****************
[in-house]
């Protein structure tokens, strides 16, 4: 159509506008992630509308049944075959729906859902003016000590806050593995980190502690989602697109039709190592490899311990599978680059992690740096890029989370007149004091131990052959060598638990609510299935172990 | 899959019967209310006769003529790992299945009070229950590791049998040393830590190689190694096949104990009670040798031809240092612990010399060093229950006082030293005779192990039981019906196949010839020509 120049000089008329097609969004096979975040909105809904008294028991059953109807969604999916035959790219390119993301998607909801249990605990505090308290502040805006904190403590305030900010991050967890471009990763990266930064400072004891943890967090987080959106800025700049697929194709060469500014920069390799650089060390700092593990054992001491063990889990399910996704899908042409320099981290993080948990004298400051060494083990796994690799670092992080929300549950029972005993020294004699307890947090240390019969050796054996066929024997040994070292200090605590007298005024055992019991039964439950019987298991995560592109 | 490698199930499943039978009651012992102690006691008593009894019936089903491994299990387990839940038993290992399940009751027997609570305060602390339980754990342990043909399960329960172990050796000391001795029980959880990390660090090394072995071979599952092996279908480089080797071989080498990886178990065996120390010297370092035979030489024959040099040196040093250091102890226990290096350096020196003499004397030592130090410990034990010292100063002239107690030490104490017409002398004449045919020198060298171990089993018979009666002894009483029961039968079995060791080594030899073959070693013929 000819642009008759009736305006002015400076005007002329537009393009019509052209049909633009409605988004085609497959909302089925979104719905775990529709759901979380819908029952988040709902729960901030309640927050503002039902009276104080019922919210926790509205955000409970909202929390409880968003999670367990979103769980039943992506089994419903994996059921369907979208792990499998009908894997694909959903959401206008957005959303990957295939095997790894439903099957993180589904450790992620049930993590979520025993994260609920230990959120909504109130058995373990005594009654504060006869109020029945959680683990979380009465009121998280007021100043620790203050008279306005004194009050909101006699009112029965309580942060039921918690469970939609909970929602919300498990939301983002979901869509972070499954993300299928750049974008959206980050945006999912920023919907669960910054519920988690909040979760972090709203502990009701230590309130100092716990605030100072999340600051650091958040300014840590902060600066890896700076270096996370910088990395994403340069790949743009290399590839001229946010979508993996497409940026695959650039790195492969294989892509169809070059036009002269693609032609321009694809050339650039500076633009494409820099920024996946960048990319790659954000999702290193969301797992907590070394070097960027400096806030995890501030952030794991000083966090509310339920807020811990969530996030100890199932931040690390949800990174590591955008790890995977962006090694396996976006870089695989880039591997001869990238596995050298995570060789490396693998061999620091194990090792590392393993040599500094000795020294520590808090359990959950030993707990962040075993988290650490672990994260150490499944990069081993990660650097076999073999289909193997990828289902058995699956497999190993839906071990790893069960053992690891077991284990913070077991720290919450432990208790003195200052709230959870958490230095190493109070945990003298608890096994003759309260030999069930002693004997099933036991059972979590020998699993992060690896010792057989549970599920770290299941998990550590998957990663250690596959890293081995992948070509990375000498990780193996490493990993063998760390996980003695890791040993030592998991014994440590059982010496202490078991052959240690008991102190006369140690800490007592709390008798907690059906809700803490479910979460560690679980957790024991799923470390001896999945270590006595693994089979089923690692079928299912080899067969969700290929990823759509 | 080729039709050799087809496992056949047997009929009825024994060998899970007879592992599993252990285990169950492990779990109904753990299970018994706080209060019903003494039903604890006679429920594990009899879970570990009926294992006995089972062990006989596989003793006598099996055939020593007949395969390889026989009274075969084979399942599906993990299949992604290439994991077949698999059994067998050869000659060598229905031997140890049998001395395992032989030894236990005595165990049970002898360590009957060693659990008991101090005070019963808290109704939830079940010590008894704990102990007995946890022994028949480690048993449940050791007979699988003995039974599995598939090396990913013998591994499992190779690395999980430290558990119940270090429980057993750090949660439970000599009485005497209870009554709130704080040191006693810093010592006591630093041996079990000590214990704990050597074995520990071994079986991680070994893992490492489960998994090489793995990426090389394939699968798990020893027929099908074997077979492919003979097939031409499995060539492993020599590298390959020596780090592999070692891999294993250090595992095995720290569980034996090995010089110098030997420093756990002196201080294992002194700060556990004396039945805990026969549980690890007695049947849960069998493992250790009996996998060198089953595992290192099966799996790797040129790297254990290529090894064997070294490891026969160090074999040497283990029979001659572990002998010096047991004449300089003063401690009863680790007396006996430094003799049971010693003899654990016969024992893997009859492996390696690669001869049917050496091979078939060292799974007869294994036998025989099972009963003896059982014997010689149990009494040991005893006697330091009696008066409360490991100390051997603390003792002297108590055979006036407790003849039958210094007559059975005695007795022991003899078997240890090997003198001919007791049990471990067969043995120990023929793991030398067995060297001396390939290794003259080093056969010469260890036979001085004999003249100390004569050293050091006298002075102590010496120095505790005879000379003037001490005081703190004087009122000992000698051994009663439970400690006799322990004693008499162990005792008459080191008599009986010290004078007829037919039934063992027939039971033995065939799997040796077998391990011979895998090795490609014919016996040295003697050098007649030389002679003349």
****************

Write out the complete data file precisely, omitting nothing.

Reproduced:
[in-house]
């Protein structure tokens, strides 16, 4: 159509506008992630509308049944075959729906859902003016000590806050593995980190502690989602697109039709190592490899311990599978680059992690740096890029989370007149004091131990052959060598638990609510299935172990 | 899959019967209310006769003529790992299945009070229950590791049998040393830590190689190694096949104990009670040798031809240092612990010399060093229950006082030293005779192990039981019906196949010839020509 120049000089008329097609969004096979975040909105809904008294028991059953109807969604999916035959790219390119993301998607909801249990605990505090308290502040805006904190403590305030900010991050967890471009990763990266930064400072004891943890967090987080959106800025700049697929194709060469500014920069390799650089060390700092593990054992001491063990889990399910996704899908042409320099981290993080948990004298400051060494083990796994690799670092992080929300549950029972005993020294004699307890947090240390019969050796054996066929024997040994070292200090605590007298005024055992019991039964439950019987298991995560592109 | 490698199930499943039978009651012992102690006691008593009894019936089903491994299990387990839940038993290992399940009751027997609570305060602390339980754990342990043909399960329960172990050796000391001795029980959880990390660090090394072995071979599952092996279908480089080797071989080498990886178990065996120390010297370092035979030489024959040099040196040093250091102890226990290096350096020196003499004397030592130090410990034990010292100063002239107690030490104490017409002398004449045919020198060298171990089993018979009666002894009483029961039968079995060791080594030899073959070693013929 000819642009008759009736305006002015400076005007002329537009393009019509052209049909633009409605988004085609497959909302089925979104719905775990529709759901979380819908029952988040709902729960901030309640927050503002039902009276104080019922919210926790509205955000409970909202929390409880968003999670367990979103769980039943992506089994419903994996059921369907979208792990499998009908894997694909959903959401206008957005959303990957295939095997790894439903099957993180589904450790992620049930993590979520025993994260609920230990959120909504109130058995373990005594009654504060006869109020029945959680683990979380009465009121998280007021100043620790203050008279306005004194009050909101006699009112029965309580942060039921918690469970939609909970929602919300498990939301983002979901869509972070499954993300299928750049974008959206980050945006999912920023919907669960910054519920988690909040979760972090709203502990009701230590309130100092716990605030100072999340600051650091958040300014840590902060600066890896700076270096996370910088990395994403340069790949743009290399590839001229946010979508993996497409940026695959650039790195492969294989892509169809070059036009002269693609032609321009694809050339650039500076633009494409820099920024996946960048990319790659954000999702290193969301797992907590070394070097960027400096806030995890501030952030794991000083966090509310339920807020811990969530996030100890199932931040690390949800990174590591955008790890995977962006090694396996976006870089695989880039591997001869990238596995050298995570060789490396693998061999620091194990090792590392393993040599500094000795020294520590808090359990959950030993707990962040075993988290650490672990994260150490499944990069081993990660650097076999073999289909193997990828289902058995699956497999190993839906071990790893069960053992690891077991284990913070077991720290919450432990208790003195200052709230959870958490230095190493109070945990003298608890096994003759309260030999069930002693004997099933036991059972979590020998699993992060690896010792057989549970599920770290299941998990550590998957990663250690596959890293081995992948070509990375000498990780193996490493990993063998760390996980003695890791040993030592998991014994440590059982010496202490078991052959240690008991102190006369140690800490007592709390008798907690059906809700803490479910979460560690679980957790024991799923470390001896999945270590006595693994089979089923690692079928299912080899067969969700290929990823759509 | 080729039709050799087809496992056949047997009929009825024994060998899970007879592992599993252990285990169950492990779990109904753990299970018994706080209060019903003494039903604890006679429920594990009899879970570990009926294992006995089972062990006989596989003793006598099996055939020593007949395969390889026989009274075969084979399942599906993990299949992604290439994991077949698999059994067998050869000659060598229905031997140890049998001395395992032989030894236990005595165990049970002898360590009957060693659990008991101090005070019963808290109704939830079940010590008894704990102990007995946890022994028949480690048993449940050791007979699988003995039974599995598939090396990913013998591994499992190779690395999980430290558990119940270090429980057993750090949660439970000599009485005497209870009554709130704080040191006693810093010592006591630093041996079990000590214990704990050597074995520990071994079986991680070994893992490492489960998994090489793995990426090389394939699968798990020893027929099908074997077979492919003979097939031409499995060539492993020599590298390959020596780090592999070692891999294993250090595992095995720290569980034996090995010089110098030997420093756990002196201080294992002194700060556990004396039945805990026969549980690890007695049947849960069998493992250790009996996998060198089953595992290192099966799996790797040129790297254990290529090894064997070294490891026969160090074999040497283990029979001659572990002998010096047991004449300089003063401690009863680790007396006996430094003799049971010693003899654990016969024992893997009859492996390696690669001869049917050496091979078939060292799974007869294994036998025989099972009963003896059982014997010689149990009494040991005893006697330091009696008066409360490991100390051997603390003792002297108590055979006036407790003849039958210094007559059975005695007795022991003899078997240890090997003198001919007791049990471990067969043995120990023929793991030398067995060297001396390939290794003259080093056969010469260890036979001085004999003249100390004569050293050091006298002075102590010496120095505790005879000379003037001490005081703190004087009122000992000698051994009663439970400690006799322990004693008499162990005792008459080191008599009986010290004078007829037919039934063992027939039971033995065939799997040796077998391990011979895998090795490609014919016996040295003697050098007649030389002679003349």